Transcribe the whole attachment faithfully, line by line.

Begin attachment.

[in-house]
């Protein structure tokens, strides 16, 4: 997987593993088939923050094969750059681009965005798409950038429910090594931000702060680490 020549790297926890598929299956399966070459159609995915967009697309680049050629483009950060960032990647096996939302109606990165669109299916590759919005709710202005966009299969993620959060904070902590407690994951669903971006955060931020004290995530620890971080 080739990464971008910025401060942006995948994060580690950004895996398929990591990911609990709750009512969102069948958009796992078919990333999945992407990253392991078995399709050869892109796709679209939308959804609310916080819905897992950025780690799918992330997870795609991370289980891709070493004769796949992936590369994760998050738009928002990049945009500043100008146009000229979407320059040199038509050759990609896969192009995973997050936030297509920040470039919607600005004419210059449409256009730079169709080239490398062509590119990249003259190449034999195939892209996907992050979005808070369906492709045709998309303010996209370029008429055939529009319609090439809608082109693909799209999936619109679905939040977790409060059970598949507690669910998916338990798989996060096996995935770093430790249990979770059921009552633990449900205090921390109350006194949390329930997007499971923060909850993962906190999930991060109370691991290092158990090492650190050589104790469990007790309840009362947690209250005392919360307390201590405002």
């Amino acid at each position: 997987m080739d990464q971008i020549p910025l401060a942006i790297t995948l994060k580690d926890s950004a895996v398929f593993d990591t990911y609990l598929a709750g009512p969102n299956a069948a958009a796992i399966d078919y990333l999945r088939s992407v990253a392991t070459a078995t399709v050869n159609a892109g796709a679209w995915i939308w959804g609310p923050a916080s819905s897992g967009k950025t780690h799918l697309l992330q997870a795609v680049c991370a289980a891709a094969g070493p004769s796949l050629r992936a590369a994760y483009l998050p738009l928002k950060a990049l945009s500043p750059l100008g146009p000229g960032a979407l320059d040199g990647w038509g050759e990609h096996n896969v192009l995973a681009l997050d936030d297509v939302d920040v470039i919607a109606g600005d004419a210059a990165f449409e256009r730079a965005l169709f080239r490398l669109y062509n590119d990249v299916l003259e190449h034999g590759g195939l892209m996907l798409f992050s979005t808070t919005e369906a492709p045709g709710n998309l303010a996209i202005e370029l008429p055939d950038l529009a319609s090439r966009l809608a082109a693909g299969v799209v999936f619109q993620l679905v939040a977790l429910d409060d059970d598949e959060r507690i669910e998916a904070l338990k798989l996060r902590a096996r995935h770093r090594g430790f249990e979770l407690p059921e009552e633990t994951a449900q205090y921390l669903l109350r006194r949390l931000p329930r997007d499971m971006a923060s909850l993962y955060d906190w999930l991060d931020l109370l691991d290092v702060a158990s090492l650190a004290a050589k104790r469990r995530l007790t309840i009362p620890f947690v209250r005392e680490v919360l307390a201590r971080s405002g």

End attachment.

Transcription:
[in-house]
């Protein structure tokens, strides 16, 4: 997987593993088939923050094969750059681009965005798409950038429910090594931000702060680490 020549790297926890598929299956399966070459159609995915967009697309680049050629483009950060960032990647096996939302109606990165669109299916590759919005709710202005966009299969993620959060904070902590407690994951669903971006955060931020004290995530620890971080 080739990464971008910025401060942006995948994060580690950004895996398929990591990911609990709750009512969102069948958009796992078919990333999945992407990253392991078995399709050869892109796709679209939308959804609310916080819905897992950025780690799918992330997870795609991370289980891709070493004769796949992936590369994760998050738009928002990049945009500043100008146009000229979407320059040199038509050759990609896969192009995973997050936030297509920040470039919607600005004419210059449409256009730079169709080239490398062509590119990249003259190449034999195939892209996907992050979005808070369906492709045709998309303010996209370029008429055939529009319609090439809608082109693909799209999936619109679905939040977790409060059970598949507690669910998916338990798989996060096996995935770093430790249990979770059921009552633990449900205090921390109350006194949390329930997007499971923060909850993962906190999930991060109370691991290092158990090492650190050589104790469990007790309840009362947690209250005392919360307390201590405002």
């Amino acid at each position: 997987m080739d990464q971008i020549p910025l401060a942006i790297t995948l994060k580690d926890s950004a895996v398929f593993d990591t990911y609990l598929a709750g009512p969102n299956a069948a958009a796992i399966d078919y990333l999945r088939s992407v990253a392991t070459a078995t399709v050869n159609a892109g796709a679209w995915i939308w959804g609310p923050a916080s819905s897992g967009k950025t780690h799918l697309l992330q997870a795609v680049c991370a289980a891709a094969g070493p004769s796949l050629r992936a590369a994760y483009l998050p738009l928002k950060a990049l945009s500043p750059l100008g146009p000229g960032a979407l320059d040199g990647w038509g050759e990609h096996n896969v192009l995973a681009l997050d936030d297509v939302d920040v470039i919607a109606g600005d004419a210059a990165f449409e256009r730079a965005l169709f080239r490398l669109y062509n590119d990249v299916l003259e190449h034999g590759g195939l892209m996907l798409f992050s979005t808070t919005e369906a492709p045709g709710n998309l303010a996209i202005e370029l008429p055939d950038l529009a319609s090439r966009l809608a082109a693909g299969v799209v999936f619109q993620l679905v939040a977790l429910d409060d059970d598949e959060r507690i669910e998916a904070l338990k798989l996060r902590a096996r995935h770093r090594g430790f249990e979770l407690p059921e009552e633990t994951a449900q205090y921390l669903l109350r006194r949390l931000p329930r997007d499971m971006a923060s909850l993962y955060d906190w999930l991060d931020l109370l691991d290092v702060a158990s090492l650190a004290a050589k104790r469990r995530l007790t309840i009362p620890f947690v209250r005392e680490v919360l307390a201590r971080s405002g």